The Soul of an Octopus
by Sy Montgomery
I got this one for my wife, for two reasons: first because we both read and loved Montgomery’s book The Good Good Pig, and second because she loves octopuses. (By the way: Montgomery makes this clear in the first pages, that the correct plural is not “octopi;” the word “octopus” is from the Greek, which doesn’t pluralize -us ending words with -i. That’s a Latin plural. The correct English plural is octopuses. The correct Greek plural, used only by painfully awkward British nerds, is “octopodes.” But we’re not talking about that. Watch this if you want more word-nerdery.) How much does she love octopuses? You tell me.
(Oh yeah — she also likes doll heads. This book isn’t about that, though.)
So I got her the book, she read it, loved it. And I put it on my To Be Read shelf so I could read it, too. And now I have. And here’s what I found out:
I don’t love octopuses.
I don’t know why. I have something of a fear of the ocean, as I am afraid of drowning; I didn’t much like reading about the octopus’s strength, how one could easily pull a human into its tank, how one two-inch sucker could lift and hold 20 pounds or so, and the average octopus has about 1600 suckers. I admit I don’t really like slime, and there is quite a bit of slime involved with octopuses. I don’t much like the idea of being tasted, and the octopus’s entire skin is a sensitive tasting/smelling organ. So there was quite a bit of creepiness in the book for me, which tended to reduce the enchantment of it, an enchantment that is obviously shared by my wife, and by the author, and by the other people who go through this octopus journey with Montgomery, mostly biologists and volunteers at the New England Aquarium, where Montgomery met and made friends with several octopuses over several years.
Now: I do find cephalopods fascinating. I am amazed by their intelligence and by their multifarious abilities — octopuses can camouflage, can change shape and color and texture in less than a second; they have these remarkable arms with remarkable suckers; they can squirt ink; they can squirt water as either a weapon or as a means of locomotion; their bite is venomous. They can squeeze through any space that can fit their beak, the only hard thing in their bodies. Octopuses are badass and incredibly interesting because of it. So in terms of the science aspect of this popular science memoir, it was great; Montgomery writes well, and obviously knows her stuff, and the information was interesting. The parts about the idea of consciousness, and how an octopus may have an intelligence no less than our own, but totally different from our own, were fascinating to me. (I want to write a story now about an ancient octopus civilization at the bottom of the ocean. Except Lovecraft beat me to it. Hey — maybe he’s why I don’t like octopuses.)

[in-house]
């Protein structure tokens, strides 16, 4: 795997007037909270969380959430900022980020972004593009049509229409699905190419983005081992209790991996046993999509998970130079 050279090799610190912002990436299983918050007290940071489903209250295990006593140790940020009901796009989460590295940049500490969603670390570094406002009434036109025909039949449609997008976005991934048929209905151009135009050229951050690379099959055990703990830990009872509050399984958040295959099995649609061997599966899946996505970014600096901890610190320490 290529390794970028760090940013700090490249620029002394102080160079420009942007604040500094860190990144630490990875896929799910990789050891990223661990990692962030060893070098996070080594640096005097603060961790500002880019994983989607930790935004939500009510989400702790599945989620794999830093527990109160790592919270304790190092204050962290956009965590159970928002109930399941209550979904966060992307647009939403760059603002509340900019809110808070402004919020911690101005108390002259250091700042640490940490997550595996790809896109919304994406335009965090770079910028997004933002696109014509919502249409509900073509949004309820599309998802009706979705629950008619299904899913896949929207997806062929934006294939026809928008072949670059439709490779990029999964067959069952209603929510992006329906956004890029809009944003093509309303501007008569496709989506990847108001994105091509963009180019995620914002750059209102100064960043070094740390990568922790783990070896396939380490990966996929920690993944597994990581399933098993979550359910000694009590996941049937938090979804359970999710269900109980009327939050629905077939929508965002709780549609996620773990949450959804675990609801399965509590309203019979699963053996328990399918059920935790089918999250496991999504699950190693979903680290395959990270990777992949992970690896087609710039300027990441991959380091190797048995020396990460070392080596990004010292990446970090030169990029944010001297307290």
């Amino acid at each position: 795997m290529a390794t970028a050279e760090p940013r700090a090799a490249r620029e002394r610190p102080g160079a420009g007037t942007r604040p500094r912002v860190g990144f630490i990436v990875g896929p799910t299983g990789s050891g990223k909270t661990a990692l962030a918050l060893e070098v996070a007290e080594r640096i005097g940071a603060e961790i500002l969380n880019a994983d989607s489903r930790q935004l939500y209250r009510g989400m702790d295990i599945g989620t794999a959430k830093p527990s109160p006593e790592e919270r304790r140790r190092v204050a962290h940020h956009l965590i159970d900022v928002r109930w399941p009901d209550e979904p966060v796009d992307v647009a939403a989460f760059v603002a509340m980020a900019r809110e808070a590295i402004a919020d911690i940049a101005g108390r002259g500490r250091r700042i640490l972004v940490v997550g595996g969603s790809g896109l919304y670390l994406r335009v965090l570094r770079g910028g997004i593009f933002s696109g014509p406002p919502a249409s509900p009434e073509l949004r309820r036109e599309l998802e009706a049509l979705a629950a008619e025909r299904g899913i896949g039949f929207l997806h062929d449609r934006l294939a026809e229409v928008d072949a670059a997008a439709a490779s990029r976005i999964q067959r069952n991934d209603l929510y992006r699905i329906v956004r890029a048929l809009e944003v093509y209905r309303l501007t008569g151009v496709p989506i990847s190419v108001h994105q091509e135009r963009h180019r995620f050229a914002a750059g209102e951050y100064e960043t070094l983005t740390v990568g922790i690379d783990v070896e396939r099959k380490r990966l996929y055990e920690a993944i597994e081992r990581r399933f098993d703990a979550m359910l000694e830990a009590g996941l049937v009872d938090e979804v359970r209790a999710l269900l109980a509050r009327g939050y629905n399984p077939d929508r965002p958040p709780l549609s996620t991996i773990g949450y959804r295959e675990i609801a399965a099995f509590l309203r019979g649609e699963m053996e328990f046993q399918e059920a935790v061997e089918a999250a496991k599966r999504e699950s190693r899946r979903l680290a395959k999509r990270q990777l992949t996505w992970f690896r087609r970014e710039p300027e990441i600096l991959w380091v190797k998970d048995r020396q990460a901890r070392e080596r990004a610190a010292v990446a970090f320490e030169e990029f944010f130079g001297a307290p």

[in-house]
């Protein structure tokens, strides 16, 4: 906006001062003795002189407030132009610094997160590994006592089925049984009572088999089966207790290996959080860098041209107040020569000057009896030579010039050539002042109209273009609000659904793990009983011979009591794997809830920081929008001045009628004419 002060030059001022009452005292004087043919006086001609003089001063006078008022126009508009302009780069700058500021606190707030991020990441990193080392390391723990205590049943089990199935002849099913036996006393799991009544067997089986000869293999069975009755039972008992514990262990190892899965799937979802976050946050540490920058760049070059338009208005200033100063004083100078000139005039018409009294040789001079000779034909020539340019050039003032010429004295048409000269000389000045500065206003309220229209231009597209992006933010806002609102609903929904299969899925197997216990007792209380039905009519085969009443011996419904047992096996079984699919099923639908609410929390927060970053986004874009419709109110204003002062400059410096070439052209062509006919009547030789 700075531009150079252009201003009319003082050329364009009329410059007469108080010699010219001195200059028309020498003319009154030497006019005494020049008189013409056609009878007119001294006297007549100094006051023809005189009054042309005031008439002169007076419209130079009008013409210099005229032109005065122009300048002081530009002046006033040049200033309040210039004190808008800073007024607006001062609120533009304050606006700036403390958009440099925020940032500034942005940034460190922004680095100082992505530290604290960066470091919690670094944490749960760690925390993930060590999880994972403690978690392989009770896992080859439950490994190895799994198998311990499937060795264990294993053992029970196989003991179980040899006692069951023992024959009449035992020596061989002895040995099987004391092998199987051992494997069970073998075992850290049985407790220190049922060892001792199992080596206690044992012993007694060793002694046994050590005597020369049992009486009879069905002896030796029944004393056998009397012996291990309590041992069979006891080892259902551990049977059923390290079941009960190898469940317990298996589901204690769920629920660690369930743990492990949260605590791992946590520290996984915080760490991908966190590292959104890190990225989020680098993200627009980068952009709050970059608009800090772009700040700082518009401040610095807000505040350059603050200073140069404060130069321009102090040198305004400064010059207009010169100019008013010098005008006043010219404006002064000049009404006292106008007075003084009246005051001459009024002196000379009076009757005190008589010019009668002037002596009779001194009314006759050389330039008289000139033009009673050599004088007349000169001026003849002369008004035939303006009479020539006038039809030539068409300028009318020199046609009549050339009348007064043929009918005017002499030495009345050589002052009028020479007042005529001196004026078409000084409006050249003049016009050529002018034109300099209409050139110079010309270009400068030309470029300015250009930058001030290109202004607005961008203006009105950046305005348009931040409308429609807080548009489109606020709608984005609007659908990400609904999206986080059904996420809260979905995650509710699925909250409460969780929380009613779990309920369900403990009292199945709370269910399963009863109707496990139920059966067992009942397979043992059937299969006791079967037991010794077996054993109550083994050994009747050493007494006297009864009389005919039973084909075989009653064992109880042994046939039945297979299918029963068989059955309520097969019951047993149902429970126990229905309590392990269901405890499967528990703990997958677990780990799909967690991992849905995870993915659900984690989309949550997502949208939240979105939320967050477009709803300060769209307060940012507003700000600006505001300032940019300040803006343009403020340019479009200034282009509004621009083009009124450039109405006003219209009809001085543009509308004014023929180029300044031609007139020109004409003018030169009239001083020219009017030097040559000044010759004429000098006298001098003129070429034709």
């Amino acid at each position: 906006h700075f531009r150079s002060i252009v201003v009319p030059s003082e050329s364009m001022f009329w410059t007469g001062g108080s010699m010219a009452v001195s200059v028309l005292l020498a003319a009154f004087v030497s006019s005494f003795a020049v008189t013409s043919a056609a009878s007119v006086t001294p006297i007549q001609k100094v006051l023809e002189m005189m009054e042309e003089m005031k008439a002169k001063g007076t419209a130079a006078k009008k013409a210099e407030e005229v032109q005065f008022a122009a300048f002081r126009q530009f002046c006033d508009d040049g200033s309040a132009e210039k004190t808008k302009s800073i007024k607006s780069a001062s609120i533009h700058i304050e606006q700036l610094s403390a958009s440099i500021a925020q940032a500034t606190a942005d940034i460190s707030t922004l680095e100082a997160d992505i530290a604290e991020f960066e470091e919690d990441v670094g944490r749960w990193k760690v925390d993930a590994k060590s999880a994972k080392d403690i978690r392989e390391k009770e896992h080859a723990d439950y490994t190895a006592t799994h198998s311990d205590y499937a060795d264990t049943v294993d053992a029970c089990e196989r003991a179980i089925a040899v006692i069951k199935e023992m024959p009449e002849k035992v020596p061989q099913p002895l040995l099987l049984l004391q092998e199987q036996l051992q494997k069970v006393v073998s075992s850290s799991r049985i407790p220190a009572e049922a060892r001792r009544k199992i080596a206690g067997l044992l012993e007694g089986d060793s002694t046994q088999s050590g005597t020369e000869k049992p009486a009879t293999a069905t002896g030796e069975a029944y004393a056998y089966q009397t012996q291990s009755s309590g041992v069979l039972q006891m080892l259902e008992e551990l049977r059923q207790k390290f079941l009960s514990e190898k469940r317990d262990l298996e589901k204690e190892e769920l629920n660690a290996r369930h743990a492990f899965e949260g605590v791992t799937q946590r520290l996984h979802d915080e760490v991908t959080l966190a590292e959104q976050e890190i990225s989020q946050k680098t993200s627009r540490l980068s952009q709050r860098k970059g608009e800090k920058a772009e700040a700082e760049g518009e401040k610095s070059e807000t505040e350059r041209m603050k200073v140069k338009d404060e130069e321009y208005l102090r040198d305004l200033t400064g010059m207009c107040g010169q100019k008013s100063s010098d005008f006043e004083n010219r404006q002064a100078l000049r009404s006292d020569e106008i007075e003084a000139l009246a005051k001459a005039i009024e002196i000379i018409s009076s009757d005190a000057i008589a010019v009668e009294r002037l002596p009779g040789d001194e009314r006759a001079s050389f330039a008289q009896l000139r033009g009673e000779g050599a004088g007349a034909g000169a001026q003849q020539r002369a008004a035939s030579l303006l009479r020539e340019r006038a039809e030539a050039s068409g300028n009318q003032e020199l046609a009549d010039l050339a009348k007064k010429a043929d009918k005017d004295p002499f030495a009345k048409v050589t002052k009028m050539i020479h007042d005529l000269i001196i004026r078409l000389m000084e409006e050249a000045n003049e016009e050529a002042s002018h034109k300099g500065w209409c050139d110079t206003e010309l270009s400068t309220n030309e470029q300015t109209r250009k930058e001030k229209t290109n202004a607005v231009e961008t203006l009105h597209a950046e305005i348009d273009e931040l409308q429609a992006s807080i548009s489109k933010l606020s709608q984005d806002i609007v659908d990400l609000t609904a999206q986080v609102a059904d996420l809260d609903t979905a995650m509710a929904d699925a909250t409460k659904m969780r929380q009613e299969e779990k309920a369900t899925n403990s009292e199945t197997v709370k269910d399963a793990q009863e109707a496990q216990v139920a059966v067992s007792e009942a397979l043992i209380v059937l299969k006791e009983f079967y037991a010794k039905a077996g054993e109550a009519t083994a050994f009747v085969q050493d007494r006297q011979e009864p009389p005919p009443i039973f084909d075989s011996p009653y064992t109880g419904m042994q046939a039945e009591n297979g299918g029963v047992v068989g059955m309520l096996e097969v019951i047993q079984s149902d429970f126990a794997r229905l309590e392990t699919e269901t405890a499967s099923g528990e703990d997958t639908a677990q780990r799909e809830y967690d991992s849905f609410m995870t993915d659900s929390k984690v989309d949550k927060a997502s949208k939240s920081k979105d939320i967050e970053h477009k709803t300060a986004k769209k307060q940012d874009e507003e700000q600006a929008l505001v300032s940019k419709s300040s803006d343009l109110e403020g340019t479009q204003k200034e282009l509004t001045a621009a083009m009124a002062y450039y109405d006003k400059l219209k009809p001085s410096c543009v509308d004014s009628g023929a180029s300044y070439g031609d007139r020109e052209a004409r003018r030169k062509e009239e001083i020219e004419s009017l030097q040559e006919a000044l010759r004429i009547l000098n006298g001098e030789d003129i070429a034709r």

But when Montgomery waxes rhapsodic about the softness of an octopus’s head, or the peace and beauty of time spent communing with an octopus while its tentacles wrap around your arms — nope. Gave me the shivers.
If you, like my wife, love the octopuses, then get this book and read and enjoy it. If you find octopuses interesting and they don’t make you feel all squirmy, then go ahead and read it; you’ll learn a lot. (There is also a lot of information about fish, about aquariums, about raising sea cratures, about keeping them in captivity, and about scuba diving. Oh — and about octopus sex.) If eight-legged sucker-wielding boneless deep-sea creatures make your eyes wide and your mouth small, then go read The Good Good Pig.